Have you heard of the Pareto principle? It’s probably something you’ve come across in your donor prospect research. Roughly, it says that 80% of your donations will come from 20% of your donor base. This “law of the vital few” isn’t absolute, but to most nonprofit leaders, it rings true. There are a few vital donors that make up a significant portion of your organization’s revenue, which can be risky—losing one of those key supporters can be a big financial blow.
Growing your base of major donors can help mitigate that risk. With donor prospect research, you can use data to discover these individuals and learn how to get them to join your cause.
A Brief Explanation of Donor Prospect Research
Donor prospect research is an activity an organization uses to find the right high-value donors to approach for ongoing relationships or large one-time gifts. This is a more comprehensive approach than you’d use for a basic, mass marketing campaign. Donor prospect research is a critical part of putting on larger, more expensive events because it helps you narrow your prospects down to a pool of individuals most likely to give large gifts. Through it, you can ensure those more costly fundraisers are worth the investment because they encourage ongoing support from high-net-worth individuals..
It’s estimated that one-third of all charitable contributions come from the top 1% of earners. Because such a small percentage of people represent such a significant portion of charitable donations, competition to engage these donors and inspire them to support your cause is high. That’s why prospect research needs to go beyond wealth screening. It must help you connect with those high-value donors in a meaningful way.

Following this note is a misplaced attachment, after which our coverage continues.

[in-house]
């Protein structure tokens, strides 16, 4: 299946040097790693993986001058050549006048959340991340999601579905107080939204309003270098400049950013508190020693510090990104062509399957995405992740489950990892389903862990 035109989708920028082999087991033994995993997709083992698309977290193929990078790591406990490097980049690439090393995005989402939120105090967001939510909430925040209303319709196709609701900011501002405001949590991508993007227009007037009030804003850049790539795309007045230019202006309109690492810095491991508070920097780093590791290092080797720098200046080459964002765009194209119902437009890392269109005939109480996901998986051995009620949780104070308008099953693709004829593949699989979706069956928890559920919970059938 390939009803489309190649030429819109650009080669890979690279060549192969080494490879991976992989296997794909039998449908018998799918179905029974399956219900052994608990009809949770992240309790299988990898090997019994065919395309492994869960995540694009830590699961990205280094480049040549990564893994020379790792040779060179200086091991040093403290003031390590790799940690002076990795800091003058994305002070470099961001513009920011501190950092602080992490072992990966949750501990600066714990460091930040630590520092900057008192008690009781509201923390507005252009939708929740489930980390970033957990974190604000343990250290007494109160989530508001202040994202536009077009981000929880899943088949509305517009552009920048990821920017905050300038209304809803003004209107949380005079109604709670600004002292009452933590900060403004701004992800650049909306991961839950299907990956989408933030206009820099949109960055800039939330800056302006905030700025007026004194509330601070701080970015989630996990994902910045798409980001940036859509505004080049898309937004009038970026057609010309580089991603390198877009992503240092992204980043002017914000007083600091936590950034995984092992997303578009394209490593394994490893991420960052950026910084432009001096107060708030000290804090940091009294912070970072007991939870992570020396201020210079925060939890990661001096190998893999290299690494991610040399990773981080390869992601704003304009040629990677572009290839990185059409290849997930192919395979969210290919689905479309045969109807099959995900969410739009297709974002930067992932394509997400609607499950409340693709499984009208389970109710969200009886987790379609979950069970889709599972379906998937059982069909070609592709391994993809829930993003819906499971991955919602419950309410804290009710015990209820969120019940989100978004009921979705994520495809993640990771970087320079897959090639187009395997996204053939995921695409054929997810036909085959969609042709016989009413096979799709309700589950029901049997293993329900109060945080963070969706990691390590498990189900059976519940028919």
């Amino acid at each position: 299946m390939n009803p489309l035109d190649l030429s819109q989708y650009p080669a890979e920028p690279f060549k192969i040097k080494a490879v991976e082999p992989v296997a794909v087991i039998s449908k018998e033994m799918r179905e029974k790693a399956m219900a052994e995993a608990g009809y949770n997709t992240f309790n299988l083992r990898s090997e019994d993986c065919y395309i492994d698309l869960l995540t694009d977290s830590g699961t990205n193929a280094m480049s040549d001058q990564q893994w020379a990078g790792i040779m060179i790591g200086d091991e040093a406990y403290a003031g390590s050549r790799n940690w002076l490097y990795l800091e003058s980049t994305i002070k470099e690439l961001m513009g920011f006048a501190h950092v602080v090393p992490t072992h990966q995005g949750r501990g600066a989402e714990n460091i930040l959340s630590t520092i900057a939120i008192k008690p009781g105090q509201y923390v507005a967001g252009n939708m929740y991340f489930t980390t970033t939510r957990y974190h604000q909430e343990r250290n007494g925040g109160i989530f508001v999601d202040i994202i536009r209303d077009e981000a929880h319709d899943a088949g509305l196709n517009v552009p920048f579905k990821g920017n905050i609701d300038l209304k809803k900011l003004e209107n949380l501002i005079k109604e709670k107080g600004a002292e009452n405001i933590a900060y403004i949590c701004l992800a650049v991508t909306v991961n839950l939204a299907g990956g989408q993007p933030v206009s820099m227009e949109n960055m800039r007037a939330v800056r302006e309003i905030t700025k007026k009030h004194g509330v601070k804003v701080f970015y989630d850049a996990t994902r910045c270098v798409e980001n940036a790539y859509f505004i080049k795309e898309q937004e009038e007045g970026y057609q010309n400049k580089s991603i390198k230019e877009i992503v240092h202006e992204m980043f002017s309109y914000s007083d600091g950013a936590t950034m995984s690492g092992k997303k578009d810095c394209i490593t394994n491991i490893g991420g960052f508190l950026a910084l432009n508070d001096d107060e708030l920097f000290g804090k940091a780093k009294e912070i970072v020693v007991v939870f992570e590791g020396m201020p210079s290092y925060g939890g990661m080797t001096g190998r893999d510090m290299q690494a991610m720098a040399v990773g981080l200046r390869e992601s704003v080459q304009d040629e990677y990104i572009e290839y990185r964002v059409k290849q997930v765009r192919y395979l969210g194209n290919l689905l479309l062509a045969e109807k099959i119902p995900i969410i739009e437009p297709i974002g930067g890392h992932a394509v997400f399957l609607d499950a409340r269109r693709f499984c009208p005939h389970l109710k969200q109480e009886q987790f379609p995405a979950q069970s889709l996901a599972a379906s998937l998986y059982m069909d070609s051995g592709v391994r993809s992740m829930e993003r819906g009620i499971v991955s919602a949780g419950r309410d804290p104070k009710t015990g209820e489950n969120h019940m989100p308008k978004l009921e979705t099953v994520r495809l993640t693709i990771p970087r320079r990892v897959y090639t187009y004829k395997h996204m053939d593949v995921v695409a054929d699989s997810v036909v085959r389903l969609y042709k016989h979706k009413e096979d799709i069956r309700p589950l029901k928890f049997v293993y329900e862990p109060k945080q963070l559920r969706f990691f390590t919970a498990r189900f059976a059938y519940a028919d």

How Donor Prospecting Differs From Wealth Screening
Wealth screening is often discussed like it’s the only part of donor prospecting, but it’s only a small segment of the overall process. It’s important, to be sure, but it’s important to understand the differences between wealth screening and a more thorough donor prospecting process.
|Wealth Screening||Donor Prospecting|
|Wealth screening uses available data to help you uncover donor net worth. It may be estimated from reported income, real estate holdings, business dealings, and registered assets like cars, boats, and airplanes.|
If you’re using wealth screening tools, you’ll get a feel for your potential donor’s net worth.
|Donor prospecting includes information from the wealth screening, but it goes deeper into the data. It helps organizations map relationships, find common passions and interests, and create ongoing connections. |